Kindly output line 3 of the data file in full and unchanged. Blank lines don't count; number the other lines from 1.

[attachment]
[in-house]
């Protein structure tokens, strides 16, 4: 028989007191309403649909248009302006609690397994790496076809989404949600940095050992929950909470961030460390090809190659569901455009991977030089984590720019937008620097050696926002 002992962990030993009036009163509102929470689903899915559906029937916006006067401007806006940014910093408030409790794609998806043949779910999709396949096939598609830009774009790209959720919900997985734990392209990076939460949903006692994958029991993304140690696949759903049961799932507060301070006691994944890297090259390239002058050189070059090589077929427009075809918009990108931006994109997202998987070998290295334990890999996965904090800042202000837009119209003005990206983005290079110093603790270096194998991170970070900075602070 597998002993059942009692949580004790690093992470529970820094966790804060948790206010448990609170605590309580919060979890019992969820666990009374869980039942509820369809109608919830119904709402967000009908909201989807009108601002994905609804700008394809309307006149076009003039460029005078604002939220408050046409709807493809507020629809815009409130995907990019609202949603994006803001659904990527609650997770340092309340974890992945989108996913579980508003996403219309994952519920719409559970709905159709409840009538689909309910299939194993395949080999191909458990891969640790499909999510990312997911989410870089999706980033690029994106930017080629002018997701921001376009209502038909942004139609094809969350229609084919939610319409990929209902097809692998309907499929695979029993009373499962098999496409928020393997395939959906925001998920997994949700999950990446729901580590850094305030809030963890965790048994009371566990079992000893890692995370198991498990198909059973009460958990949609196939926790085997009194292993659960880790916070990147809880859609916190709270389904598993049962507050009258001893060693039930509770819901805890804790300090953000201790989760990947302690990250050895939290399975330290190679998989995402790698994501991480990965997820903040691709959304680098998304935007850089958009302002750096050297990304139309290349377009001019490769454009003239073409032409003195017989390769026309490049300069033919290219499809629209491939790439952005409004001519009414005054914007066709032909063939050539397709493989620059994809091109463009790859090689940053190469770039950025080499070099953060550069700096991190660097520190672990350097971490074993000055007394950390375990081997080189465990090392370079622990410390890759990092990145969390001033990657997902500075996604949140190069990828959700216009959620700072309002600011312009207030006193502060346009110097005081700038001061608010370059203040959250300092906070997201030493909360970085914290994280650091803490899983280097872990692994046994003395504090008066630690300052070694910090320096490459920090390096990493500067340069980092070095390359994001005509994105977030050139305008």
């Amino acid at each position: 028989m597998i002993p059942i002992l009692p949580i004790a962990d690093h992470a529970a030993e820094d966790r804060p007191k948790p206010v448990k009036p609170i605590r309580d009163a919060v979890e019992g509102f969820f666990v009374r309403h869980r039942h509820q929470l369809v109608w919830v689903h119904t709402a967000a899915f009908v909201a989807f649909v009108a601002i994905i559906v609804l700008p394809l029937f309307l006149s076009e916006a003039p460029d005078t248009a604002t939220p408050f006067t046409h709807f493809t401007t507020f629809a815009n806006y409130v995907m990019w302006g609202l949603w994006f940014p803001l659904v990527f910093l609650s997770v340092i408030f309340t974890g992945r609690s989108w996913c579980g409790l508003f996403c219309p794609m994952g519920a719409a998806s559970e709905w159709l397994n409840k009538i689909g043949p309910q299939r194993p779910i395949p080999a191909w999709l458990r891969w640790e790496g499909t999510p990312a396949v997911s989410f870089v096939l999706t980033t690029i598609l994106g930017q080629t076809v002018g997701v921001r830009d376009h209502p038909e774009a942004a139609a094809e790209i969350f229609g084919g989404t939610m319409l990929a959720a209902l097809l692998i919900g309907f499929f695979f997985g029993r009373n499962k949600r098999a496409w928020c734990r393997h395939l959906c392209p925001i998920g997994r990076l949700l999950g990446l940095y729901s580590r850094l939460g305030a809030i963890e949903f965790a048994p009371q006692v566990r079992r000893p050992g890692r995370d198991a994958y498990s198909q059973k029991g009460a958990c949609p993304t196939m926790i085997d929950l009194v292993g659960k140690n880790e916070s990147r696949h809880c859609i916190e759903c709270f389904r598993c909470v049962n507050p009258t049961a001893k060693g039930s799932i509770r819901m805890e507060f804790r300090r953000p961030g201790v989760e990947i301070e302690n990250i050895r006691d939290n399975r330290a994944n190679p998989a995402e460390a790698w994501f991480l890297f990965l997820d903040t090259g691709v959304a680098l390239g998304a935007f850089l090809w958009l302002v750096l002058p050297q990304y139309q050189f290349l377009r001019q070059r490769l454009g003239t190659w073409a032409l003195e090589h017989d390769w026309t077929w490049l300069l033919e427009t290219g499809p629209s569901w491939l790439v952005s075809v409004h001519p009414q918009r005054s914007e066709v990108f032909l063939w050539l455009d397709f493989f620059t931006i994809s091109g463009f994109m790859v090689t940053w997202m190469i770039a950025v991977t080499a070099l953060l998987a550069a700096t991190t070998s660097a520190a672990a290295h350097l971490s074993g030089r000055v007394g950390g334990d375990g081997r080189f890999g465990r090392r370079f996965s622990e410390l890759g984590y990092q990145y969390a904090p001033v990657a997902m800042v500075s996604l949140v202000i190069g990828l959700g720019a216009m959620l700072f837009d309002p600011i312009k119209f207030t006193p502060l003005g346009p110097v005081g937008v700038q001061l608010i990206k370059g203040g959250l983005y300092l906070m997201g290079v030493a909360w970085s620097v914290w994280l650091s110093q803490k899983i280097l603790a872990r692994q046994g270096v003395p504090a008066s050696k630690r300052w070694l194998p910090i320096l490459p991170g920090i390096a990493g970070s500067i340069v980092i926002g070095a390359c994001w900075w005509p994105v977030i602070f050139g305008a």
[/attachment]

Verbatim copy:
């Amino acid at each position: 028989m597998i002993p059942i002992l009692p949580i004790a962990d690093h992470a529970a030993e820094d966790r804060p007191k948790p206010v448990k009036p609170i605590r309580d009163a919060v979890e019992g509102f969820f666990v009374r309403h869980r039942h509820q929470l369809v109608w919830v689903h119904t709402a967000a899915f009908v909201a989807f649909v009108a601002i994905i559906v609804l700008p394809l029937f309307l006149s076009e916006a003039p460029d005078t248009a604002t939220p408050f006067t046409h709807f493809t401007t507020f629809a815009n806006y409130v995907m990019w302006g609202l949603w994006f940014p803001l659904v990527f910093l609650s997770v340092i408030f309340t974890g992945r609690s989108w996913c579980g409790l508003f996403c219309p794609m994952g519920a719409a998806s559970e709905w159709l397994n409840k009538i689909g043949p309910q299939r194993p779910i395949p080999a191909w999709l458990r891969w640790e790496g499909t999510p990312a396949v997911s989410f870089v096939l999706t980033t690029i598609l994106g930017q080629t076809v002018g997701v921001r830009d376009h209502p038909e774009a942004a139609a094809e790209i969350f229609g084919g989404t939610m319409l990929a959720a209902l097809l692998i919900g309907f499929f695979f997985g029993r009373n499962k949600r098999a496409w928020c734990r393997h395939l959906c392209p925001i998920g997994r990076l949700l999950g990446l940095y729901s580590r850094l939460g305030a809030i963890e949903f965790a048994p009371q006692v566990r079992r000893p050992g890692r995370d198991a994958y498990s198909q059973k029991g009460a958990c949609p993304t196939m926790i085997d929950l009194v292993g659960k140690n880790e916070s990147r696949h809880c859609i916190e759903c709270f389904r598993c909470v049962n507050p009258t049961a001893k060693g039930s799932i509770r819901m805890e507060f804790r300090r953000p961030g201790v989760e990947i301070e302690n990250i050895r006691d939290n399975r330290a994944n190679p998989a995402e460390a790698w994501f991480l890297f990965l997820d903040t090259g691709v959304a680098l390239g998304a935007f850089l090809w958009l302002v750096l002058p050297q990304y139309q050189f290349l377009r001019q070059r490769l454009g003239t190659w073409a032409l003195e090589h017989d390769w026309t077929w490049l300069l033919e427009t290219g499809p629209s569901w491939l790439v952005s075809v409004h001519p009414q918009r005054s914007e066709v990108f032909l063939w050539l455009d397709f493989f620059t931006i994809s091109g463009f994109m790859v090689t940053w997202m190469i770039a950025v991977t080499a070099l953060l998987a550069a700096t991190t070998s660097a520190a672990a290295h350097l971490s074993g030089r000055v007394g950390g334990d375990g081997r080189f890999g465990r090392r370079f996965s622990e410390l890759g984590y990092q990145y969390a904090p001033v990657a997902m800042v500075s996604l949140v202000i190069g990828l959700g720019a216009m959620l700072f837009d309002p600011i312009k119209f207030t006193p502060l003005g346009p110097v005081g937008v700038q001061l608010i990206k370059g203040g959250l983005y300092l906070m997201g290079v030493a909360w970085s620097v914290w994280l650091s110093q803490k899983i280097l603790a872990r692994q046994g270096v003395p504090a008066s050696k630690r300052w070694l194998p910090i320096l490459p991170g920090i390096a990493g970070s500067i340069v980092i926002g070095a390359c994001w900075w005509p994105v977030i602070f050139g305008a």